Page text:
As posted in HR Daily Advisor on Aug. 31, 2017
“Sometimes I want to throw in the towel at work. Employees are looking to me for leadership and sometimes I just want to quit.” As an HR leader, do thoughts similar to these ever cross your mind/
What I hear from Kathy Albarado, Founder and CEO of Helios HR is that, in many cases, there is a disconnect between stated expectation and actual performance, making the need for clear communication a key issue in the workplace.
She says, “In our most intimate and authentic conversations with HR leaders, many share that one of their top frustrations [is] their CEO. The CEO may seek a ‘strategic leader’, yet they feel that they are not empowered to operate in that manner. Or perhaps, there is even a misalignment in behaviors that are tolerated that do not support the vision for the organizational culture.”
So what can you, the HR leader, do about that? You must be empowered to do your job as well as have consistency in the performance management framework. This is not always easy if there’s a lack of communication or double standards in behavior and performance.
There’s Another Way HR Can Lead
Just because your CEO may not allow you to operate as the strategic leader she says she wants, doesn’t mean you are not a leader. You still have the employees looking to you for direction and answers. Having said that, it’s important to keep yourself from being dragged down by the aggravation that comes from running up against a brick wall.
You can’t get mired in negativity, anger, or resentment. (Tempting, though, isn’t it?) That’s the worst thing you can do, because it creates adversarial positions within the company, creates an “us and them” mentality, and creates unrest and chaos in the ranks, weakening your effectiveness.
The following principles will help you keep your edge, continue to shine as a leader, and maintain the respect of the CEO as well as the employees:
- Maintain your sense of grounding. Take time every day to be in the quiet, listening to the wisdom and calm within you. You can do this through meditation, or just a few quiet breathing exercises in the shower; but make it a priority.
- From that sense of groundedness, you can become secure in your true identity, which, as an HR leader, is likely one of compassion, creativity and wisdom. When you operate from this place, your decisions are clearer and more confident. You realize you are already OK and just because someone undercuts your authority or gives you a mixed message, it doesn’t throw you off balance.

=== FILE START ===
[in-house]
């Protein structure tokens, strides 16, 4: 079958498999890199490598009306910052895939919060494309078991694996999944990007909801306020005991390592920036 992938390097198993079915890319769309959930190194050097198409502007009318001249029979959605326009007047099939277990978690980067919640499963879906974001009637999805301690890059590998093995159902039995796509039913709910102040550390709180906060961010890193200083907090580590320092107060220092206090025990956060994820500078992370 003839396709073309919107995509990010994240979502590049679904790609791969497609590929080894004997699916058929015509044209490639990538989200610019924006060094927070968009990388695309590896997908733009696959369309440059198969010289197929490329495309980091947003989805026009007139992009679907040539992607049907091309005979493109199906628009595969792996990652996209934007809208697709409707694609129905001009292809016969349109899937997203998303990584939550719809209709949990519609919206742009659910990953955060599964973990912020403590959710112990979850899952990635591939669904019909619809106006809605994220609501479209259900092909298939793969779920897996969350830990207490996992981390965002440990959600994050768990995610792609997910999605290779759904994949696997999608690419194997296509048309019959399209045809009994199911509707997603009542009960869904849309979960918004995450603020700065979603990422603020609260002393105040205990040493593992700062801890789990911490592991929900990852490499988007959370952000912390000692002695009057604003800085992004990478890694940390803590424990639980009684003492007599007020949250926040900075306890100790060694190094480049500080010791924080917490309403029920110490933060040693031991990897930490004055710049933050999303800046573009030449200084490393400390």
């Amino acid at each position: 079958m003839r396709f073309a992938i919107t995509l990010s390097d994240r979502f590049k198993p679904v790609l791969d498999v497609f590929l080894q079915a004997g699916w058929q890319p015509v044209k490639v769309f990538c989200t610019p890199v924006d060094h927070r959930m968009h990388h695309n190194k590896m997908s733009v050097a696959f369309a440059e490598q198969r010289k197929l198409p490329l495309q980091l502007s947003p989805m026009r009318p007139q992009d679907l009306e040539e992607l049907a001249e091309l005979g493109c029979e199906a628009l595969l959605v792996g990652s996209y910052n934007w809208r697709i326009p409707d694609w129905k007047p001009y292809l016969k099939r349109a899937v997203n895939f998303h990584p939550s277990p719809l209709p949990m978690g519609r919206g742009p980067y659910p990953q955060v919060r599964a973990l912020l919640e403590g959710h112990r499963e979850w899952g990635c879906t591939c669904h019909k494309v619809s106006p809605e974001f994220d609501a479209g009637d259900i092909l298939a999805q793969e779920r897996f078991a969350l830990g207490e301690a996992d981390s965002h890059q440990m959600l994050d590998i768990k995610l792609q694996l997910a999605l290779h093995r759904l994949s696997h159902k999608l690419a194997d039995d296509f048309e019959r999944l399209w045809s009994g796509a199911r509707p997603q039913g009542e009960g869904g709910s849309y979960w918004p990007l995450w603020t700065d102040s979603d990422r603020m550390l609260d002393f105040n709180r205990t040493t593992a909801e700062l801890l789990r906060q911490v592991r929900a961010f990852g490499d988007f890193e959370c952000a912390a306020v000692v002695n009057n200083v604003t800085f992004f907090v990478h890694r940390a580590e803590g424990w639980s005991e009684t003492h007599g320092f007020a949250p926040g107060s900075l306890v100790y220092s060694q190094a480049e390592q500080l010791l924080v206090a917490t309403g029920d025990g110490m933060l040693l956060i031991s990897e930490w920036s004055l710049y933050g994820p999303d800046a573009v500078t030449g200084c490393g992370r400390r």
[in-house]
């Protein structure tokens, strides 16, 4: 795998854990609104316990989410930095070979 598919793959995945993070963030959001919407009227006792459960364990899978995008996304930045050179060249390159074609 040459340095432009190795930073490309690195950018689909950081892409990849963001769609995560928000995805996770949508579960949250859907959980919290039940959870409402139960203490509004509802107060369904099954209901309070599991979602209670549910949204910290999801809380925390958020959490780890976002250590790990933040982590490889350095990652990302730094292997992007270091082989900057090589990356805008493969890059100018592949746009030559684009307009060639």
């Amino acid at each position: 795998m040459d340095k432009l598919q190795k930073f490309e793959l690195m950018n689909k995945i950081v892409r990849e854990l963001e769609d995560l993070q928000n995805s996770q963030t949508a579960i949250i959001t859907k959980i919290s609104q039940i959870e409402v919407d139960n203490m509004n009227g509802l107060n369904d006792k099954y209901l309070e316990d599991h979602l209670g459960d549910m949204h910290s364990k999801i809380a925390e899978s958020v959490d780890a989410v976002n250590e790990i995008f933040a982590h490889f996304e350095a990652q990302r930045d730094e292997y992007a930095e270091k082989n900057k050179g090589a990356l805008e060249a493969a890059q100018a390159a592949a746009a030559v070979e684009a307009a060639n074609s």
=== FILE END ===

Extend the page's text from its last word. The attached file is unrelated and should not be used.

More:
- Take a deep breath and detach from the anger, negativity, drama. Don’t allow yourself to react like we see in the news these days, out of a sense of self-righteousness or fear or resentment. Viktor Frankl, author of Man’s Search for Meaning, says, “Between stimulus and response there is a space. In that space is our power to choose our response. In our response lies our growth and our freedom.” You become a more respected and powerful leader with just this one principle alone.
- Above all else, communicate effectively. Sometimes it becomes necessary to have some difficult conversations. Sometimes, you have to ask for a few minutes with the CEO, and use that time to tell her how you feel about the disconnect in principle vs. actual performance. Always start with what you appreciate or what you agree about, then, talk a bit about how you feel or what your question is and ask them to clarify.
Always end the conversation with your assertion that you are a team player and want to make sure the employees get the message she really wants to convey, or use other similar language. Stay away from accusations, harsh tones and disrespect, no matter how aggravated you are–because, remember, you are a leader. Don’t let anyone, no matter what his/her position is, knock you off course or cause you to lose your authenticity or integrity.
- Let go of resentments. Holding resentment releases excess stress hormones in your body, leaving you with an ulcer or headache, depression or anxiety. That’s just going to limit your performance and make you less effective. Let go of the way things “should be,” and embrace what is, using your skill, insight and inner calm to be the guiding principles that help you navigate the sometimes choppy waters of corporate politics.
By incorporating these principles into their everyday interactions, HR managers can experience a place of calm confidence within themselves. Even in the face of conflicting messages from the company or unexpected crises, HR can continue to be a strong, steady inspiration and safe place for employees.